Empowering leadership and laissez-faire leadership are generally thought to represent quite different leadership styles—the former more active and directed in follower development and the latter more passive and dismissive of followers’ needs.
However - as this HBR article shows - it all depends on the type of employee and nature of their work.
Building on leader categorisation theory, it's suggested that empowering leadership can be perceived differently by followers, depending on their empowerment expectations.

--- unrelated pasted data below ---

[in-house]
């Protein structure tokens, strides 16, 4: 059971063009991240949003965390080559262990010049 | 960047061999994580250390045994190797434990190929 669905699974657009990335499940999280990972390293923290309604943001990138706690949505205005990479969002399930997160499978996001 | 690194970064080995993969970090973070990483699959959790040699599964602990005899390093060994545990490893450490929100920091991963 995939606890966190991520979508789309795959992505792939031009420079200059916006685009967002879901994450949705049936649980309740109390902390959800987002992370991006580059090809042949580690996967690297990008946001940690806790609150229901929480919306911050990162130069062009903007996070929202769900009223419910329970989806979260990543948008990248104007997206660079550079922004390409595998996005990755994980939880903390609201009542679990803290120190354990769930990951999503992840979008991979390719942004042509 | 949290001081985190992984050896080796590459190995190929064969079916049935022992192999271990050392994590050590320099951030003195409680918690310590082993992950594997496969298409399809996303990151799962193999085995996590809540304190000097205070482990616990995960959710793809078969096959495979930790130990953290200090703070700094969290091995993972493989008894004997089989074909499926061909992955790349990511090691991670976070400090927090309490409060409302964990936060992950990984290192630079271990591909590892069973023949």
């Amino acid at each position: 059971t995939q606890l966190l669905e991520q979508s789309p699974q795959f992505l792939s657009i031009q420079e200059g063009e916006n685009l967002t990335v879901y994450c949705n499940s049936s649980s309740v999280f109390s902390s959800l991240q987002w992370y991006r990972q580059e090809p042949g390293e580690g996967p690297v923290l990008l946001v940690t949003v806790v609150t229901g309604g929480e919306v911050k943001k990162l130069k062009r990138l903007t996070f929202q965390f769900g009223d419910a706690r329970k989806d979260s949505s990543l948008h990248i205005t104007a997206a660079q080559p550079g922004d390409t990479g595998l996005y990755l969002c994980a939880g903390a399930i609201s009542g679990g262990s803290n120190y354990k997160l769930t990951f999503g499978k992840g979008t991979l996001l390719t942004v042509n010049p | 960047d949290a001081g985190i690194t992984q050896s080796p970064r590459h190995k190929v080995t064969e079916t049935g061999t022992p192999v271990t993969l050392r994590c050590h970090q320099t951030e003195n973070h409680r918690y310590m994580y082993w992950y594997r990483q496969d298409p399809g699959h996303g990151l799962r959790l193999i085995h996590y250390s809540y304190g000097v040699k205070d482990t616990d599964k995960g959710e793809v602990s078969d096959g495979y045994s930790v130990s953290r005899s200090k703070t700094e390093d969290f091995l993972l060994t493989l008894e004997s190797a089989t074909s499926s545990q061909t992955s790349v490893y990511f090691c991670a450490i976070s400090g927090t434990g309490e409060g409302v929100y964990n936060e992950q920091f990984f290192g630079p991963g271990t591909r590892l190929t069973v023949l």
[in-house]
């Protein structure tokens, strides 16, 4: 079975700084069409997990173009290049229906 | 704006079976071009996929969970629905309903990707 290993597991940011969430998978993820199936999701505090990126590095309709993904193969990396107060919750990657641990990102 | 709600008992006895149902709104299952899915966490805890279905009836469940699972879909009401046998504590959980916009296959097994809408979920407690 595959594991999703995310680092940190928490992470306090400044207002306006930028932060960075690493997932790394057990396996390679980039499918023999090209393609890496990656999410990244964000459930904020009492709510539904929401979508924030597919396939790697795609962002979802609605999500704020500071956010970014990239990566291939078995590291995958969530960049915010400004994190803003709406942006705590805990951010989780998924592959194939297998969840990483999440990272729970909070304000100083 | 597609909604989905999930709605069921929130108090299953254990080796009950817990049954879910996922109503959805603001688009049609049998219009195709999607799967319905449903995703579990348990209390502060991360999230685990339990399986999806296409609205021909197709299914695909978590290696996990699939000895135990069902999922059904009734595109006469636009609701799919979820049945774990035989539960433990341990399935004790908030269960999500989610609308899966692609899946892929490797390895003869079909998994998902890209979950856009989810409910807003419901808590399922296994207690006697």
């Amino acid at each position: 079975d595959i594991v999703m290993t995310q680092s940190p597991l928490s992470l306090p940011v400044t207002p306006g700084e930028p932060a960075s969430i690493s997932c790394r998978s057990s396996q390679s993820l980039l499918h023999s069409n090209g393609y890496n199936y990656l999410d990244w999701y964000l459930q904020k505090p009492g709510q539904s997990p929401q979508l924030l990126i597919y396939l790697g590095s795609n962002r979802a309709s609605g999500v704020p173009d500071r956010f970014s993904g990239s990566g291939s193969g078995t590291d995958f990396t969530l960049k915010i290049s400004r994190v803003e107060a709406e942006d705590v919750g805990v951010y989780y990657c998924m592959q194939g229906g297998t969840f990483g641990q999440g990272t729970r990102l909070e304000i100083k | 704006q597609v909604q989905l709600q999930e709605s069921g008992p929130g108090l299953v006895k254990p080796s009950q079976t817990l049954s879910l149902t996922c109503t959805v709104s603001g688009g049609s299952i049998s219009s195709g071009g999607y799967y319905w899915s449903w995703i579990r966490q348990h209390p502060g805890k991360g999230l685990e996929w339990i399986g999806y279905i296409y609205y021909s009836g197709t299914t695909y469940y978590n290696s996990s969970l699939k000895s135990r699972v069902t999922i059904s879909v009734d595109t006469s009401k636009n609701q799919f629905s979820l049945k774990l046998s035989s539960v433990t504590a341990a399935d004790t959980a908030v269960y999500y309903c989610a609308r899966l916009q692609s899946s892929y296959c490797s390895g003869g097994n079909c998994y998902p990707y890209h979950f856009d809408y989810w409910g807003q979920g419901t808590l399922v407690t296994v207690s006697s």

Research has regularly demonstrated that when employees feel empowered at work, it is associated with stronger job performance, job satisfaction, and commitment to the organization. Many leaders today often try to empower their employees by delegating authority and decision-making, sharing information, and asking for their input. But our recent research found that this style of leadership works best in motivating certain types of performance and certain types of employees. “Empowering” leaders should know when they can be most effective. We conducted a meta-analysis of all available field experiments on leaders empowering subordinates – examining the results of 105 studies, which included data from more than 30,000 employees from 30 countries.